The boy band graduate remains desperate to remind you that he has sex, eager to insist that he smokes. His falsetto is beautiful, but he’s never sounded like this much of an amateur.
Five days after a mob stormed the U.S. Capitol, as Congress lurched towards a second impeachment, Zayn tweeted his phone number in an attempt to break the internet. Callers could listen to snippets of each track from the former One Direction star’s latest solo album, just long enough to hear him breathe the words “fucking on the windowsill” and launch into his falsetto. Moments after hanging up, a text would appear—“yoo, Zayn here!”—offering the singer’s alleged contact number and a promise to “stay in touch 🙂 x.” The gimmick revealed a larger gambit: that in the middle of… all this, fans will still leap at the illusion of proximity to a pop star.
This next iteration of Zayn’s music has no hour-and-a-half-long concept albums tenuously based in Greek mythology, no sweeping intermissions or inane opening statements. Nobody Is Listening begins with a wincing mumble of spoken word: “My brain lives with the cannabis/Can I resist the dark abyss/Leave a mark on this with no start, just exist,” he intones, punctuating the words with dramatic piano chords. He oscillates between brooding and breezy, different shades of the sound he’s strived for since he started recording on his own. He remains desperate to remind you that he has sex, eager to insist that he smokes—well-trodden themes in Zayn’s solo music. But he’s never sounded like this much of an amateur, the shimmer and sheen of his earlier music reduced to the rumpled nonchalance of another stoned guy who thinks he can rap.
Nobody Is Listening is a record born of the Justin Bieber school of R&B: blathering and diluted, a derivation of a derivation. “Hope I only leave good vibes on your living room floor,” Zayn croons over Starbucks-core guitar chords on “Better,” before floundering into a mangled O.J. Simpson metaphor: “Like it’s a crime on trial, I got acquitted/Me and you wasn’t meant, we wasn’t fitted,” he cries. “Like it’s a glove, I hated to admit it.” These are billed as confessional songs, supposed windows into his breakup and reunion with Gigi Hadid, but Zayn’s plodding self-seriousness contaminates any sense of closeness. He agonizes over whether to keep his dog after a split, wailing that “when I look at him, I think of you”; he marvels that his “connexion” with a lover can be “digital, ooh, ooh, ooh, ooh, ooh, but physical, ooh, ooh, ooh, ooh, ooh, ooh.”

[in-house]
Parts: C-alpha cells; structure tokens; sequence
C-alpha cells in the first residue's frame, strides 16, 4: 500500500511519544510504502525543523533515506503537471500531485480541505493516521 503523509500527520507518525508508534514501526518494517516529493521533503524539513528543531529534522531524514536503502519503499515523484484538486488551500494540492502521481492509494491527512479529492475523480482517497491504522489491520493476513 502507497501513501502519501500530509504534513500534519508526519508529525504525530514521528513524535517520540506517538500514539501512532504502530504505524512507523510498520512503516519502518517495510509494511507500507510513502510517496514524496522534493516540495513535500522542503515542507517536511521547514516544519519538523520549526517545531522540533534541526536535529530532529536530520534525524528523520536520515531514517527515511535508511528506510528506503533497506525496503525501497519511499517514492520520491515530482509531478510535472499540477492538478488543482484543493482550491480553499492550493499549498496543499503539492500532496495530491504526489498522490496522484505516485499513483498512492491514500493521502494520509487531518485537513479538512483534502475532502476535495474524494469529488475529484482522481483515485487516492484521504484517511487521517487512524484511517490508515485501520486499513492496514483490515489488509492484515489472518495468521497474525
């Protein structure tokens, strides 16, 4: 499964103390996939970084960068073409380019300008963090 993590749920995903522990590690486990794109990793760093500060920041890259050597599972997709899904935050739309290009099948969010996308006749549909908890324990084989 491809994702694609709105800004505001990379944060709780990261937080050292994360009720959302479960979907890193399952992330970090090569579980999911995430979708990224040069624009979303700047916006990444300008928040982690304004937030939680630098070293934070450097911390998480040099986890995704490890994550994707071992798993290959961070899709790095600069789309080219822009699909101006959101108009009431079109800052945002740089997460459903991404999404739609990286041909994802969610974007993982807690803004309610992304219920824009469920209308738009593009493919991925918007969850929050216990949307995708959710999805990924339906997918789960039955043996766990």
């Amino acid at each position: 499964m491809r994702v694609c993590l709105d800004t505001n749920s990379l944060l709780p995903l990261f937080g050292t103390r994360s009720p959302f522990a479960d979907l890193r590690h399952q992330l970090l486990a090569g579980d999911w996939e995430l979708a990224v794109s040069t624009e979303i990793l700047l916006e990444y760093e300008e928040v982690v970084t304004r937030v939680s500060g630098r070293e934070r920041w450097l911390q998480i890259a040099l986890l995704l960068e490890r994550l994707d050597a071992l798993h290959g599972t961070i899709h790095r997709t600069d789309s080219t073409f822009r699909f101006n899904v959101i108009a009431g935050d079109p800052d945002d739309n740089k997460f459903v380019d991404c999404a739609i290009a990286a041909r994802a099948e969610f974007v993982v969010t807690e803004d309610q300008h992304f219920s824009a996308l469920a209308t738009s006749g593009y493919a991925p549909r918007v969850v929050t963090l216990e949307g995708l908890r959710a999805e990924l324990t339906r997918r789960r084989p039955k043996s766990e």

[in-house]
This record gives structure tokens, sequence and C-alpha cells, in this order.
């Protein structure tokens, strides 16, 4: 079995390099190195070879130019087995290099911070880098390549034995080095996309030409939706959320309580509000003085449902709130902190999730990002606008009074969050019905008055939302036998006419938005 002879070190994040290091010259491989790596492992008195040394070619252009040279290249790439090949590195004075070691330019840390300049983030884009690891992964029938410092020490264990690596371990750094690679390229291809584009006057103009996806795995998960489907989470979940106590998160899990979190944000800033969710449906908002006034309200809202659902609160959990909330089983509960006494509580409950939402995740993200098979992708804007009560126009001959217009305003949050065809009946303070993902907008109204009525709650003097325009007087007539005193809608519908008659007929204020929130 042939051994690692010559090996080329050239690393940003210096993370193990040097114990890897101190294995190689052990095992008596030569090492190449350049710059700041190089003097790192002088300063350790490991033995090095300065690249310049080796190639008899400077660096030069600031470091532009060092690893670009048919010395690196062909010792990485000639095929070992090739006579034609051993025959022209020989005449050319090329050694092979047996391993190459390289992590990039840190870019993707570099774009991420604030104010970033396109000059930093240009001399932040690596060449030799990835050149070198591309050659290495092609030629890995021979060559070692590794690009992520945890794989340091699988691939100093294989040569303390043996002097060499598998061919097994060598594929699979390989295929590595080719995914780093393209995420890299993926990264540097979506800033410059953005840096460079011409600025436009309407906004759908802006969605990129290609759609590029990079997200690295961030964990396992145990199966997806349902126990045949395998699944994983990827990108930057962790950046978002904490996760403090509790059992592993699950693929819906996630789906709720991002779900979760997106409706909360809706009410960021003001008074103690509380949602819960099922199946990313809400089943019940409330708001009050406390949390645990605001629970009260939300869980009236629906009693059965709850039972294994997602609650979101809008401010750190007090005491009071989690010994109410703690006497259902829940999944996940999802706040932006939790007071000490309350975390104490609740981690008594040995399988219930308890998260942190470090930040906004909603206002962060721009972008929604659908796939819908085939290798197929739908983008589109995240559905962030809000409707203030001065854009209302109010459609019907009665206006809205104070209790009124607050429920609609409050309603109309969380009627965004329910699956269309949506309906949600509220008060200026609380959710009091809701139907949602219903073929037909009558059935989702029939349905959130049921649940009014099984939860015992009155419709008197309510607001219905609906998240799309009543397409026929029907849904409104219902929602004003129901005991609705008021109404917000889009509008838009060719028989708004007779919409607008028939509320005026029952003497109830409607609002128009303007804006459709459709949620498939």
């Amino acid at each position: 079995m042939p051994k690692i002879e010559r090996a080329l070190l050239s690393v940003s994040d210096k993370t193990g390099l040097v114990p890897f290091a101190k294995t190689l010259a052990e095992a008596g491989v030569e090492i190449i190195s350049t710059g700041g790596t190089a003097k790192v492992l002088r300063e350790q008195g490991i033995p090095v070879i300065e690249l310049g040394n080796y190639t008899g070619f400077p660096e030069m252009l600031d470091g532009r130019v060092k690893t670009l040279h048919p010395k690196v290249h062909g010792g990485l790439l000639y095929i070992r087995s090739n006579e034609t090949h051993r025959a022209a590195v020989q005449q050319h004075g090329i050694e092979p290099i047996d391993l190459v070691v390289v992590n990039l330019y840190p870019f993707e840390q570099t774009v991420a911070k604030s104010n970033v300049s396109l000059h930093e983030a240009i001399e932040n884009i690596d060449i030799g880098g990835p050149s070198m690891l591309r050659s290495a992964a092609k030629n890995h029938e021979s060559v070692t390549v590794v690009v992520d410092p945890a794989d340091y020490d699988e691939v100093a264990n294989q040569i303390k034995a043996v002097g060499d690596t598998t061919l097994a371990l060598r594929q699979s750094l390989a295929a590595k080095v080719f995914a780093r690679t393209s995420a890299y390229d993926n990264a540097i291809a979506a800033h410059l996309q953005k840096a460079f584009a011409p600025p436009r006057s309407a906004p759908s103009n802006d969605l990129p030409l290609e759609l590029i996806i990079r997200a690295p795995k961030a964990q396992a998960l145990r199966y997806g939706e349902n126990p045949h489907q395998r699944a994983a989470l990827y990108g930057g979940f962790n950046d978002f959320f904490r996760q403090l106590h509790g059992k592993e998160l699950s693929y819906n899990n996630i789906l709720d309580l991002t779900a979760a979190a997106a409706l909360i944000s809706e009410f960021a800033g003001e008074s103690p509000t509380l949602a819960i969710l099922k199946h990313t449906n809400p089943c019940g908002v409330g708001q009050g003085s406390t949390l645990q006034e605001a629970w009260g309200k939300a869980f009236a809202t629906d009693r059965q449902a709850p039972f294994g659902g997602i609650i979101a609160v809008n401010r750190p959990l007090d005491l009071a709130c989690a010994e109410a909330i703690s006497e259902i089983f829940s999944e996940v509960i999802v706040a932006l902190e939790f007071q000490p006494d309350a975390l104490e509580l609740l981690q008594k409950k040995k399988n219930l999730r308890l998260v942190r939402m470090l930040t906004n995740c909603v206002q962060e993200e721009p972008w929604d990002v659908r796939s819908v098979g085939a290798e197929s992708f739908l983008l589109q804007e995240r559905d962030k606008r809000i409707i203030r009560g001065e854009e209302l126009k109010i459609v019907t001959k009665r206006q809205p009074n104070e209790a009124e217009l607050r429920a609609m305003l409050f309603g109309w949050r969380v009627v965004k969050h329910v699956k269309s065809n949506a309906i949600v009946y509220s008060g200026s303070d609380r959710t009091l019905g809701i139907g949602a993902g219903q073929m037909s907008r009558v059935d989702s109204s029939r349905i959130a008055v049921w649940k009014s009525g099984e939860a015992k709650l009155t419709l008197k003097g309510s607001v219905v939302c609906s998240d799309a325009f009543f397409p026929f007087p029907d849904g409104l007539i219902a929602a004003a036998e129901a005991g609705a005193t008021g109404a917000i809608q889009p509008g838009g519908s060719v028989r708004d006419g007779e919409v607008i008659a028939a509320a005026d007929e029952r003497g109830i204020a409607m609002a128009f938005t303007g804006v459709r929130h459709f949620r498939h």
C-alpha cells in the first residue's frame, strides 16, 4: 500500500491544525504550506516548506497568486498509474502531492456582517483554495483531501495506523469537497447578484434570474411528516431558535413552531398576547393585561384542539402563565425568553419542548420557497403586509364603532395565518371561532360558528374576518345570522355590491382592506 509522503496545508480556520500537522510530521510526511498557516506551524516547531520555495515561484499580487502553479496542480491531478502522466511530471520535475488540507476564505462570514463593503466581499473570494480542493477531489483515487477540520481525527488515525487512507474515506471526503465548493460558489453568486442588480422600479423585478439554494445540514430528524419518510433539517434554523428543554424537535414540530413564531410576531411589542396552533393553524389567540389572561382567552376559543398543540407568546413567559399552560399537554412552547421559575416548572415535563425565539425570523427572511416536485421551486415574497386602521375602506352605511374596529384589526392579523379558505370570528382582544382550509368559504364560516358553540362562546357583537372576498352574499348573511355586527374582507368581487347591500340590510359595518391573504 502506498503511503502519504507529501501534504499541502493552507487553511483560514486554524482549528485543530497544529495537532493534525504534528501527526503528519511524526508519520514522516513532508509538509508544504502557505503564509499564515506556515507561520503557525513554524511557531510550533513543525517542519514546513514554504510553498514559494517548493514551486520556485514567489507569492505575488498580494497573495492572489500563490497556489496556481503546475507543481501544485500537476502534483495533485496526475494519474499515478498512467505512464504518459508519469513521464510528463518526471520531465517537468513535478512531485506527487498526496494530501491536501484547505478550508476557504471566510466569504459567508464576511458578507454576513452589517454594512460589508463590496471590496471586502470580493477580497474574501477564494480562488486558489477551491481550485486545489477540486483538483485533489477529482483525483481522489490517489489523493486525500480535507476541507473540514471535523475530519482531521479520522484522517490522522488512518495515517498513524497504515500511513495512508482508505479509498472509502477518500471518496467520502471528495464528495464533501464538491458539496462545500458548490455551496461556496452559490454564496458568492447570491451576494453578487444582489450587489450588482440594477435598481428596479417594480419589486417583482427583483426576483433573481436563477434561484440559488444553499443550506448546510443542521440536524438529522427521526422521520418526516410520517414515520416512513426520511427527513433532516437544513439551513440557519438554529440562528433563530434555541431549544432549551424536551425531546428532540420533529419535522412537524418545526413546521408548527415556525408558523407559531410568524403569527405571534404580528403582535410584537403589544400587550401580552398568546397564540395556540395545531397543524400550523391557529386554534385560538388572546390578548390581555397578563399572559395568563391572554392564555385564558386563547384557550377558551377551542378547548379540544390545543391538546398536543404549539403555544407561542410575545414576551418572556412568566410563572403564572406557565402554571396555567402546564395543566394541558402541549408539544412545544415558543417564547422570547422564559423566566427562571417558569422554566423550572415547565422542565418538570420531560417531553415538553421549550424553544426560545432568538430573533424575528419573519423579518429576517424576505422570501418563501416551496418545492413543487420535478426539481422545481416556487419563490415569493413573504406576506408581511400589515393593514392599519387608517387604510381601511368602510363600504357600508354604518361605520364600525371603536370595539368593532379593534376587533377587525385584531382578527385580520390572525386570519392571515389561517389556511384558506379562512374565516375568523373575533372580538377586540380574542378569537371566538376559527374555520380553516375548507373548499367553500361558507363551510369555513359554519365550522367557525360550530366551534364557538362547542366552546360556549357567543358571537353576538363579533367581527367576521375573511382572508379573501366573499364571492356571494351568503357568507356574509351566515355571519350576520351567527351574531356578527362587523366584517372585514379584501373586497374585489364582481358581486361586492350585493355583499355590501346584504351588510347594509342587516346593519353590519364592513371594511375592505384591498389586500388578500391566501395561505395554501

The album’s most tolerable songs fixate on the physical, a pulsating goo of slow drums and reverbed descriptions of skin mashed against skin. “When Love’s Around” builds on a Views-era Drake beat that’s catchy enough to distract from the sound of Zayn moaning about his aura. “We are who we are when we’re alone,” he hums on “Tightrope,” between trickles of guitar and accounts of wrapping his legs around someone’s torso. His words slosh together on “Windowsill,” an indistinct slush of vowels over hazy synths and bass. Then the British rapper Devlin barrels in and punctures the song’s trance, sputtering about Satan and mimicking Zayn’s ridiculous phrases.
In 2015, months after Zayn became the first to leave One Direction, he told The Fader that he disdained the boy band’s music, that he would never listen to it at a party. “If I was sat at a dinner date with a girl, I would play some cool shit, you know what I mean?” he said. “I want to make music that I think is cool shit. I don’t think that’s too much to ask for.” Nobody Is Listening makes a painstaking attempt to disguise an endless supply of sweat and sex and cigarettes as a love story. “Baby, this far from mediocre,” Zayn brags about his relationship on a song called “Vibez.” It’s yet another low bar he congratulates himself for clearing—knowing that no matter what he sings, legions of fans will listen.